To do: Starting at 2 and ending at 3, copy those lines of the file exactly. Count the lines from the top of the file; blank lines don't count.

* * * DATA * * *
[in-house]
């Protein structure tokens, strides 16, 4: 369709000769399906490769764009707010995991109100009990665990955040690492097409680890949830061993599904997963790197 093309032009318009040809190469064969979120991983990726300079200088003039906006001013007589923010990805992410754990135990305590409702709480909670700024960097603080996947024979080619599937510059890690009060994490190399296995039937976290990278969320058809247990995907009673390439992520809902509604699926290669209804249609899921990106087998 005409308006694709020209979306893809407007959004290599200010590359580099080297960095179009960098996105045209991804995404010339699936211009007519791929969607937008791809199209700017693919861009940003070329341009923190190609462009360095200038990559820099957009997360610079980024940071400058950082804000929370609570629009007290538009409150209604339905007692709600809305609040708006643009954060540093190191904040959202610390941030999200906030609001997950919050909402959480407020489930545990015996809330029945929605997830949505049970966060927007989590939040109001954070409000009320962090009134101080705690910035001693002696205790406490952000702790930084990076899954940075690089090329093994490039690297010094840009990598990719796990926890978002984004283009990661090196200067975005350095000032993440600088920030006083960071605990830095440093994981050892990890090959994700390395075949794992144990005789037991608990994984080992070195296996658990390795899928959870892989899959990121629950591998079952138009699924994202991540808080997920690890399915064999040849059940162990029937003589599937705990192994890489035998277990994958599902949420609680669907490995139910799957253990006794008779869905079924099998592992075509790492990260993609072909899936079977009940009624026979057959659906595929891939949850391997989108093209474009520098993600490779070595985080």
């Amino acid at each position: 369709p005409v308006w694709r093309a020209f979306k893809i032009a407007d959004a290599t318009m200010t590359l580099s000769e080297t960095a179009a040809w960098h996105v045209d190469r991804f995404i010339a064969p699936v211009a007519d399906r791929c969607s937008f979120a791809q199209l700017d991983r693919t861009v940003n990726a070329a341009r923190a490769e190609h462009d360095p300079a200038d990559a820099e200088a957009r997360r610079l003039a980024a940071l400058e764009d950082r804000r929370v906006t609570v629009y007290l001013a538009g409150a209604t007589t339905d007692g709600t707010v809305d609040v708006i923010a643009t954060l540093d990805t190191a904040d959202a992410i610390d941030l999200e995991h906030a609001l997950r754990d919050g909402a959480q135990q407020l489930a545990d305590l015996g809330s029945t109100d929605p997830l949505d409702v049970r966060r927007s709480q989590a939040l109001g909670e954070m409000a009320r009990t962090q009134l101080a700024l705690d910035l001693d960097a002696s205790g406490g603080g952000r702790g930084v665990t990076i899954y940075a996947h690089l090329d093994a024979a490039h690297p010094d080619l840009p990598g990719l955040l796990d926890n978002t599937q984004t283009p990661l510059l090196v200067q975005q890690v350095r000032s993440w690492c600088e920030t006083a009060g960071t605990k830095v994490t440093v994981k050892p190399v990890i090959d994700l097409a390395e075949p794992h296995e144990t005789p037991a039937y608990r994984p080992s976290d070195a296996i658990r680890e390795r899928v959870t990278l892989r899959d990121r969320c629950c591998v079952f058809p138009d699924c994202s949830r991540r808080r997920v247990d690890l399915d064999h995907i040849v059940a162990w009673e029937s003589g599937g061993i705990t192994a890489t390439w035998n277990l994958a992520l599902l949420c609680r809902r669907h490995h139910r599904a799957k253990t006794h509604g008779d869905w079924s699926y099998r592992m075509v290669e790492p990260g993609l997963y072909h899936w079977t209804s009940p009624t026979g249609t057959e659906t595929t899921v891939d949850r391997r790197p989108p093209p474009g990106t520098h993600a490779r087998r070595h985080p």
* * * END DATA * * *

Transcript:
């Protein structure tokens, strides 16, 4: 369709000769399906490769764009707010995991109100009990665990955040690492097409680890949830061993599904997963790197 093309032009318009040809190469064969979120991983990726300079200088003039906006001013007589923010990805992410754990135990305590409702709480909670700024960097603080996947024979080619599937510059890690009060994490190399296995039937976290990278969320058809247990995907009673390439992520809902509604699926290669209804249609899921990106087998 005409308006694709020209979306893809407007959004290599200010590359580099080297960095179009960098996105045209991804995404010339699936211009007519791929969607937008791809199209700017693919861009940003070329341009923190190609462009360095200038990559820099957009997360610079980024940071400058950082804000929370609570629009007290538009409150209604339905007692709600809305609040708006643009954060540093190191904040959202610390941030999200906030609001997950919050909402959480407020489930545990015996809330029945929605997830949505049970966060927007989590939040109001954070409000009320962090009134101080705690910035001693002696205790406490952000702790930084990076899954940075690089090329093994490039690297010094840009990598990719796990926890978002984004283009990661090196200067975005350095000032993440600088920030006083960071605990830095440093994981050892990890090959994700390395075949794992144990005789037991608990994984080992070195296996658990390795899928959870892989899959990121629950591998079952138009699924994202991540808080997920690890399915064999040849059940162990029937003589599937705990192994890489035998277990994958599902949420609680669907490995139910799957253990006794008779869905079924099998592992075509790492990260993609072909899936079977009940009624026979057959659906595929891939949850391997989108093209474009520098993600490779070595985080």
């Amino acid at each position: 369709p005409v308006w694709r093309a020209f979306k893809i032009a407007d959004a290599t318009m200010t590359l580099s000769e080297t960095a179009a040809w960098h996105v045209d190469r991804f995404i010339a064969p699936v211009a007519d399906r791929c969607s937008f979120a791809q199209l700017d991983r693919t861009v940003n990726a070329a341009r923190a490769e190609h462009d360095p300079a200038d990559a820099e200088a957009r997360r610079l003039a980024a940071l400058e764009d950082r804000r929370v906006t609570v629009y007290l001013a538009g409150a209604t007589t339905d007692g709600t707010v809305d609040v708006i923010a643009t954060l540093d990805t190191a904040d959202a992410i610390d941030l999200e995991h906030a609001l997950r754990d919050g909402a959480q135990q407020l489930a545990d305590l015996g809330s029945t109100d929605p997830l949505d409702v049970r966060r927007s709480q989590a939040l109001g909670e954070m409000a009320r009990t962090q009134l101080a700024l705690d910035l001693d960097a002696s205790g406490g603080g952000r702790g930084v665990t990076i899954y940075a996947h690089l090329d093994a024979a490039h690297p010094d080619l840009p990598g990719l955040l796990d926890n978002t599937q984004t283009p990661l510059l090196v200067q975005q890690v350095r000032s993440w690492c600088e920030t006083a009060g960071t605990k830095v994490t440093v994981k050892p190399v990890i090959d994700l097409a390395e075949p794992h296995e144990t005789p037991a039937y608990r994984p080992s976290d070195a296996i658990r680890e390795r899928v959870t990278l892989r899959d990121r969320c629950c591998v079952f058809p138009d699924c994202s949830r991540r808080r997920v247990d690890l399915d064999h995907i040849v059940a162990w009673e029937s003589g599937g061993i705990t192994a890489t390439w035998n277990l994958a992520l599902l949420c609680r809902r669907h490995h139910r599904a799957k253990t006794h509604g008779d869905w079924s699926y099998r592992m075509v290669e790492p990260g993609l997963y072909h899936w079977t209804s009940p009624t026979g249609t057959e659906t595929t899921v891939d949850r391997r790197p989108p093209p474009g990106t520098h993600a490779r087998r070595h985080p």